Senate Bills for Protection of Whistleblowers Scale Second Reading

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By Omololu Ogunmade in Abuja

A bill seeking to protect persons with useful information on corrupt practices and other high profile crimes from undue harassment and persecution scaled second reading in the Senate yesterday.

The bill has as its objectives the necessity to protect individuals who make disclosures in public interest from reprisal attacks and ensure that information provided by such whistleblowers are thoroughly investigated by law enforcement agencies.

The sponsor of the bill, Senator Abiodun Olujimi (Ekiti South), who described corruption as a threat to economic growth, said the bill had become imperative in view of Nigeria’s consistent rating as one of the most corrupt countries of the world.

She also recalled how a staff of Women Development Centre who exposed corruption in the agency in Abuja in the past was dismissed because there was no enabling law guaranteeing her protection.

She said: “In Transparency International’s 2014 report, Nigeria ranked 136th out of 175 countries with a score of 27/100. Despite slight improvements in the ranking, the lack of progress on high-level corruption cases has brought into question the effectiveness of Nigeria’s anti-corruption agencies in the fight against corruption and financial crimes.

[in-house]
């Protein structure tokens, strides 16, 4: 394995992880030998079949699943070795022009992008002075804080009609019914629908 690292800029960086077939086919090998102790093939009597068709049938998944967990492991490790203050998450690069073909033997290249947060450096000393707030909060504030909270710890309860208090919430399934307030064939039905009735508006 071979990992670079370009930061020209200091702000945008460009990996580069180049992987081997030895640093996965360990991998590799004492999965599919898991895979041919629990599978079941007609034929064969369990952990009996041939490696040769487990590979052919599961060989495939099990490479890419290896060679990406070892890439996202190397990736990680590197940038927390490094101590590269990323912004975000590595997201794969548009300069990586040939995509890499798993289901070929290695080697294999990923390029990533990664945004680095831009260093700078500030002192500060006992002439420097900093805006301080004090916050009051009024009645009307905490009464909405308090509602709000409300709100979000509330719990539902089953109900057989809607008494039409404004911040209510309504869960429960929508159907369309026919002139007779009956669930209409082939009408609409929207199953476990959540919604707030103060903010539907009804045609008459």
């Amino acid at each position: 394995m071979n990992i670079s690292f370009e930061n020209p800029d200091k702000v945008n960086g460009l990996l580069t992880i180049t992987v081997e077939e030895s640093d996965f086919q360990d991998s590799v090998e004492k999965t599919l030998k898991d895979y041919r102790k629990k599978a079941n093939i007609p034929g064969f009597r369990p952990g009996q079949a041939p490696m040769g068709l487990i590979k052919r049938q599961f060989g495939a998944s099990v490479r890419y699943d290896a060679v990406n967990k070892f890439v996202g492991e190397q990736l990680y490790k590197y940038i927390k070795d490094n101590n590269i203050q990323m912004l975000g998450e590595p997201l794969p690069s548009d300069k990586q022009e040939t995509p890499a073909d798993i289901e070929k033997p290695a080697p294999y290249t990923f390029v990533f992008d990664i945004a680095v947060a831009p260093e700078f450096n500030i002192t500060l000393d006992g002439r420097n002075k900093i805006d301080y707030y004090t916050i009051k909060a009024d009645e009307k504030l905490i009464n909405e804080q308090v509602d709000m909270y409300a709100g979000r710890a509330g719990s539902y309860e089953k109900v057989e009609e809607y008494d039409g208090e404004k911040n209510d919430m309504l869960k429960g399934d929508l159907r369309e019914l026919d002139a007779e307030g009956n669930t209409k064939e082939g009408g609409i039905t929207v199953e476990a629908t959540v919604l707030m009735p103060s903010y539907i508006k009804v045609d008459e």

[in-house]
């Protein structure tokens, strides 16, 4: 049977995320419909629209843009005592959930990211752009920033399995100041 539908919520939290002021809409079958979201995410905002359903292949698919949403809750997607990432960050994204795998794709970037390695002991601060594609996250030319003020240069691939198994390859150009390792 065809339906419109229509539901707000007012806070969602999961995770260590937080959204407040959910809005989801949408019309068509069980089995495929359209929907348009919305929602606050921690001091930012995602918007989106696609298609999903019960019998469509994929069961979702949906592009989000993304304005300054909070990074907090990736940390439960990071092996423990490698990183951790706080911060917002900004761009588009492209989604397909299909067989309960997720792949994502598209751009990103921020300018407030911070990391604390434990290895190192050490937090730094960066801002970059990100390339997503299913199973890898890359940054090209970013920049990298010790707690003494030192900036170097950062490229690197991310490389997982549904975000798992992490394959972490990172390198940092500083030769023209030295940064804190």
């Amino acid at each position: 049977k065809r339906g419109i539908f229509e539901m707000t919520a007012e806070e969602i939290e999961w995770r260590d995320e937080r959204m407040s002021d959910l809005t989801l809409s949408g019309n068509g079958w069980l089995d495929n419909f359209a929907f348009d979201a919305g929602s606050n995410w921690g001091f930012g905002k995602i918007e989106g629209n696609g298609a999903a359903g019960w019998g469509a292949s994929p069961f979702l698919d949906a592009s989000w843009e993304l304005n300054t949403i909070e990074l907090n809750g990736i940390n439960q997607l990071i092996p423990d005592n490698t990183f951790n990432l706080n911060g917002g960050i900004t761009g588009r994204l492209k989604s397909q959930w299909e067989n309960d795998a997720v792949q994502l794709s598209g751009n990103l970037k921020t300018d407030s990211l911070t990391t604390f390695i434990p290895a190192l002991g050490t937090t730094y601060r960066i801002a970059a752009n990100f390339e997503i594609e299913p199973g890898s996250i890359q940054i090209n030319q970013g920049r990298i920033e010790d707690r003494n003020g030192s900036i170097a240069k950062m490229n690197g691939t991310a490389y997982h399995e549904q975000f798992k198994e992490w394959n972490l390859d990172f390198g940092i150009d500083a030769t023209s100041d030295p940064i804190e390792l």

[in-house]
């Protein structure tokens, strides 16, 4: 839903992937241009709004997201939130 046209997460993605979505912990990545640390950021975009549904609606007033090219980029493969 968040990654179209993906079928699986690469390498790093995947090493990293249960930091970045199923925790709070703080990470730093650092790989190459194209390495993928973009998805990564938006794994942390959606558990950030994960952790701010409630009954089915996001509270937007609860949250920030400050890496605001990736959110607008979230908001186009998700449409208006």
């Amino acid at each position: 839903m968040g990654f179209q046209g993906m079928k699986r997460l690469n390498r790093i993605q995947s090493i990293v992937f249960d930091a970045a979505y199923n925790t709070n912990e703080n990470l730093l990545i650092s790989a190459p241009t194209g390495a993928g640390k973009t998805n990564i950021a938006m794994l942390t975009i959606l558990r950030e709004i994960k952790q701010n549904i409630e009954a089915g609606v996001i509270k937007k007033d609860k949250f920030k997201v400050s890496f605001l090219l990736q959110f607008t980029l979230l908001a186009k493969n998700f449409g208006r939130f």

“The inability of the country’s legal framework to effectively reduce corruption may be associated with the low number of corruption/fraud cases successfully prosecuted which significantly depends on whistleblowers. When faced with corruption, only few people have the courage to speak up. Reporting questionable practices or abuse of power without protection is simply too risky for many.

“Distinguished colleagues, providing effective protection for whistleblowers supports an open and transparent structure where citizens are not only aware of how to report but also have confidence in reporting procedures without the fear of retaliation for reporting in good faith inspected acts of corruption and other wrongdoing. This is integral for strengthening Nigeria’s anti-corruption and fraud compliance and efforts to combat corruption, safeguard integrity, enhance accountability and support a clean business environment.

“The benefits of whistle blowing may be illustrated in the widespread adoption of the legislation in many jurisdiction, aimed at protecting Whistleblowers from being subjected to any occupational detriment.

“In 2010, the important of whistleblower protection was reaffirmed at the global level when the G20 Anti-corruption Working Group recommended G20 leaders to support the guiding principles for Whistleblowers protection legislation…

“In August 2011, a staff of the National Women Development Centre, Abuja was dismissed from service for exposing the embezzlement by top officials of the N300 million allocated for poverty alleviation programme.”

In the same vein, a similar bill sponsored by Senator Isiaka Adeleke (Osun West) sought “to provide for the establishment and operation of a programme to enable certain persons receive protection in relation to certain inquiries, investigations or prosecutions and for matters connected therewith.”

In his ruling, Senate President Bukola Saraki referred the two bills to Senate Committee on Judiciary, Human Rights and Legal Matters with the mandate to harmonise them in view of their similarities and report back to the Senate in two weeks.